These qualities become clear in The Romanovs Under House Arrest, a new English translation of the diary of Fr. Afanasy ­Belyaev, who served the family during their captivity at Tsarskoye Selo’s Alexander Palace from March to August 1917. Elegantly produced by Holy Trinity Monastery in Jordanville, New York, Fr. Afanasy’s diary describes the imperial family during their last period of relative freedom and tranquility. They planted a ­garden, took photographs, and attended church and confession. They did not know that the brief window for their escape—either exile within Russia or an invitation for asylum from England’s George V—had closed forever.

Fr. Afanasy’s first view of the royal family, the children bedridden with measles, their heads shaved, is heartrending. Nicholas has not yet arrived, having just abdicated, and Alexandra has requested from the local church a chaplain and the miraculous icon of the Queen of Heaven. Fr. Afanasy speaks words of encouragement to the empress and each child, touched by the family’s predicament. As he leaves the palace, he is met by a ring of rowdy troops and understands that the imperial family is under arrest.

Fr. Afanasy writes plain prose, chronicling his duties, the family’s behavior, the attitude of the guards, and the meals of the day. The diary is full of telling details, such as the priest’s confusion when, during the liturgy, he stumbles over having to commemorate the “Russian Authorities and the Provisional Government” instead of the “Pious Autocrat and Emperor.” He follows his own code, however, consistently referring to the family with their imperial titles; during Easter communion, he loudly proclaims the righteousness of Nicholas Alexandrovich and his worthiness to partake.

As the situation in Moscow deteriorates, food becomes scarce, the guards grow more insolent, and the family’s mood darkens. Things grow unpredictable and strange: Flowers from the royal hothouse are sold, the potted palms disappear, and the clocks are reset to a new time. On July 29, Fr. Afanasy learns that the family is to be moved, but no one can say where or when. He is instructed to hold a prayer service, but what kind? The next day, Sunday, Fr. ­Afanasy presides over the last Divine Liturgy in the Alexander Palace, celebrating also the birthday of the former heir Alexei. The family waits all night but does not receive the order to depart until sunrise, when they head for Tobolsk, a provincial city in western Siberia. Fr. Afanasy records ­Nicholas’s final words: “I do not feel sorry for myself, but I feel sorry for those people who because of me have suffered and are suffering. I feel sorry for the homeland and the people.”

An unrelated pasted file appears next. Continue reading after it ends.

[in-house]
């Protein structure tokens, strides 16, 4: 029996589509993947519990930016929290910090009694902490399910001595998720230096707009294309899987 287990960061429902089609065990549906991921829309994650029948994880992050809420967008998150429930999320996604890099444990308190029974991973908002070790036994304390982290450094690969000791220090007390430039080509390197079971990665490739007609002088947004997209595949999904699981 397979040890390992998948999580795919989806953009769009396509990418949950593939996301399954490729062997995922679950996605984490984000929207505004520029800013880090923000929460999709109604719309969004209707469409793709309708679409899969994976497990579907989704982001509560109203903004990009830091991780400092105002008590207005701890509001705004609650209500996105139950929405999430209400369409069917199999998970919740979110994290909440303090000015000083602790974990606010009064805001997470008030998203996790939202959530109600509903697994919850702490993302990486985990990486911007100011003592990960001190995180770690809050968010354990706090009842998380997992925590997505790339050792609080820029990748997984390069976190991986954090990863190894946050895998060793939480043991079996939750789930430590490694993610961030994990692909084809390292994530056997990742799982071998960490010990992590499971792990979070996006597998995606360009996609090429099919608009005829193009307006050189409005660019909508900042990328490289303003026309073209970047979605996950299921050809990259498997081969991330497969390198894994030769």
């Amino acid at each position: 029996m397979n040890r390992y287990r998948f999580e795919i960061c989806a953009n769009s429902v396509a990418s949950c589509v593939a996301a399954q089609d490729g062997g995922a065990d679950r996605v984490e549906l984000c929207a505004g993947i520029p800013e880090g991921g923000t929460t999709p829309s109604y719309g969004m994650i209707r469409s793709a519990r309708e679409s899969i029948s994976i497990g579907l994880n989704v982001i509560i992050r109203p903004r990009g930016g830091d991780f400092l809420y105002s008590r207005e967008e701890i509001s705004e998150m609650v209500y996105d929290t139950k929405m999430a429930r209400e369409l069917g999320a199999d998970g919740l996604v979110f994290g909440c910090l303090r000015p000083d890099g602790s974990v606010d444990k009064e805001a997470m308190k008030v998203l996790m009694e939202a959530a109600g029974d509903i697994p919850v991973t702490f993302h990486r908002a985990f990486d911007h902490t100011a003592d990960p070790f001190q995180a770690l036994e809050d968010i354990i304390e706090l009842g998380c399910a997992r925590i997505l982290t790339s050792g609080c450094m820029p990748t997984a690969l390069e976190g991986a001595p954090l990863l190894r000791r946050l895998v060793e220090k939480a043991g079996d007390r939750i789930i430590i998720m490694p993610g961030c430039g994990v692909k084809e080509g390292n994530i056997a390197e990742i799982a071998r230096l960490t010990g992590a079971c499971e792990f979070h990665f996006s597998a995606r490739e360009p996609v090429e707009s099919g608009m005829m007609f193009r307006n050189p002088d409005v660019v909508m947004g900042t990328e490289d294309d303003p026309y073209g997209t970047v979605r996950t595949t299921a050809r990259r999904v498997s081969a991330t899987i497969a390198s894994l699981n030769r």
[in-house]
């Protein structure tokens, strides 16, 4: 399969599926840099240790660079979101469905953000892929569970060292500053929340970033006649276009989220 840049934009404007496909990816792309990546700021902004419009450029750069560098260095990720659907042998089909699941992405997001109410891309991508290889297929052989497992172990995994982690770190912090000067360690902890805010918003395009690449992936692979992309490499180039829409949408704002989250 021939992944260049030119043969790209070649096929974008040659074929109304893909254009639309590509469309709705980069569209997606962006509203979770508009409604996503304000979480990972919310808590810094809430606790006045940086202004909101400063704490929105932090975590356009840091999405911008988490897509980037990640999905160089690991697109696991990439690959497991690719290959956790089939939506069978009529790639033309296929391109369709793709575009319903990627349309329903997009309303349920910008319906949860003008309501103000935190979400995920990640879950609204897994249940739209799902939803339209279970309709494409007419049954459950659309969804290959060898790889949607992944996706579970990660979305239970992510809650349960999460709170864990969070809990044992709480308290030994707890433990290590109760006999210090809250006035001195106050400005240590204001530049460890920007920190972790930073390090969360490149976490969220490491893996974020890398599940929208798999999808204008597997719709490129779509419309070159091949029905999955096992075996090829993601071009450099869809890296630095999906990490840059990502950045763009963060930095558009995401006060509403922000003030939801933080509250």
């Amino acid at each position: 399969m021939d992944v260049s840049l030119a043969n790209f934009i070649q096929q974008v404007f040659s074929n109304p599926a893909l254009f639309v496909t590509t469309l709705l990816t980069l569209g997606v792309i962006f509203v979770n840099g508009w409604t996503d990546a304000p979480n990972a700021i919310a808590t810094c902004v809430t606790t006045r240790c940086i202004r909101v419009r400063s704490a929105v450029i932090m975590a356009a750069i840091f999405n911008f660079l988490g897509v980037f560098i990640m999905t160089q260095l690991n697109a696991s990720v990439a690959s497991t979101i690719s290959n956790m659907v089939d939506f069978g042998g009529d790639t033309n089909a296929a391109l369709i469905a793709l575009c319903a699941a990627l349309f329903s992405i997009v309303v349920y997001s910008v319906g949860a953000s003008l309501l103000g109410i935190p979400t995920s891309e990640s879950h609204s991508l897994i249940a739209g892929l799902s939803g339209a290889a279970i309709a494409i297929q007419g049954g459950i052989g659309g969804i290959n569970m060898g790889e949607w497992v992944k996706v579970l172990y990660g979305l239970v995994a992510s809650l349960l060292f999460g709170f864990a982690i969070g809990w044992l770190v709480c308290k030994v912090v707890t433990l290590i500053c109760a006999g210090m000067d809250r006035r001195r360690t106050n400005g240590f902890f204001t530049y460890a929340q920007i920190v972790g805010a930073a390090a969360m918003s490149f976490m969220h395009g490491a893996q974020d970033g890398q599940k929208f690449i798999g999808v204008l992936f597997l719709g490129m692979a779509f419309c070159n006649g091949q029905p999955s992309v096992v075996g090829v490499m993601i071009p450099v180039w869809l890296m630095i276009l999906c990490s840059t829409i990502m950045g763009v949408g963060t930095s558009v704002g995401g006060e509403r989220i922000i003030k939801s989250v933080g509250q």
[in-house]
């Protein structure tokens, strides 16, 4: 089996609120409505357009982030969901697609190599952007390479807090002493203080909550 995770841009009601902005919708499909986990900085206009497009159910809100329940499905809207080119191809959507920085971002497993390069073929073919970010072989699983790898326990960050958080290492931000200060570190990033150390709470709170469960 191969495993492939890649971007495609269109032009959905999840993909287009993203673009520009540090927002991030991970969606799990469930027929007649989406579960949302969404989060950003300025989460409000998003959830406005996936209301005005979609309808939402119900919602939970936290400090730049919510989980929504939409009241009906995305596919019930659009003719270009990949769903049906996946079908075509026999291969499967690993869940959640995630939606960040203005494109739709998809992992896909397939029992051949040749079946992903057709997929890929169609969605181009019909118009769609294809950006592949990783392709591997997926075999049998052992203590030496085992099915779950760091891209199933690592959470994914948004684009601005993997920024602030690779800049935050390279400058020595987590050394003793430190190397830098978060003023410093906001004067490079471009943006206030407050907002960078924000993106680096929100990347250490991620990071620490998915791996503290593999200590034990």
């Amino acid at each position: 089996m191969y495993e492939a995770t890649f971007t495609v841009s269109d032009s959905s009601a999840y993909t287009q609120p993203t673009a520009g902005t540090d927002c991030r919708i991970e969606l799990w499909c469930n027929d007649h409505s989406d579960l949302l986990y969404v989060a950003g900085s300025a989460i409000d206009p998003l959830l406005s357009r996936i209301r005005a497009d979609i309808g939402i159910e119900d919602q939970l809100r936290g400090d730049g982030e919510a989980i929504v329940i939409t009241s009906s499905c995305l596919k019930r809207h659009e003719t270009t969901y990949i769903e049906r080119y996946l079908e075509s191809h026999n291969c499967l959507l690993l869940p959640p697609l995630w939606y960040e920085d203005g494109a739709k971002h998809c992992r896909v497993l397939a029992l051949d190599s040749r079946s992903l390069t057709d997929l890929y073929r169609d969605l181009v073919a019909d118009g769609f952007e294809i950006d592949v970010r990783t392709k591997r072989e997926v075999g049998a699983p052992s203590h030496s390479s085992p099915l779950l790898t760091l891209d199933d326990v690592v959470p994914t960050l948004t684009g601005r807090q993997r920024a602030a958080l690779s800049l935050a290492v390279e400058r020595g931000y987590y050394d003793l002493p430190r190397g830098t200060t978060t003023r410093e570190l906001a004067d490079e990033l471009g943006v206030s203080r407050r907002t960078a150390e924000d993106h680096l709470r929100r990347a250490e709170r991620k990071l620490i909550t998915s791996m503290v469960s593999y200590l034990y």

One hundred years after the death of the imperial family, the horrific end of the Romanov dynasty is still relevant. Perhaps Richard Pipes explained it best in The Russian Revolution (1990): “Like the protagonists in ­Dostoevsky’s The Possessed, the Bolsheviks had to spill blood to bind their wavering adherents with a band of collective guilt. The more innocent victims the Bolshevik Party had on its conscience, the more the Bolshevik rank and file had to realize that there was no retreating, no faltering, no compromising, that they were ­inextricably bound to their leaders, and could only march with them to ‘total victory’ regardless of the cost, or go down with them in ‘total doom.’”

Leann Davis Alspaugh is managing editor of the Hedgehog Review.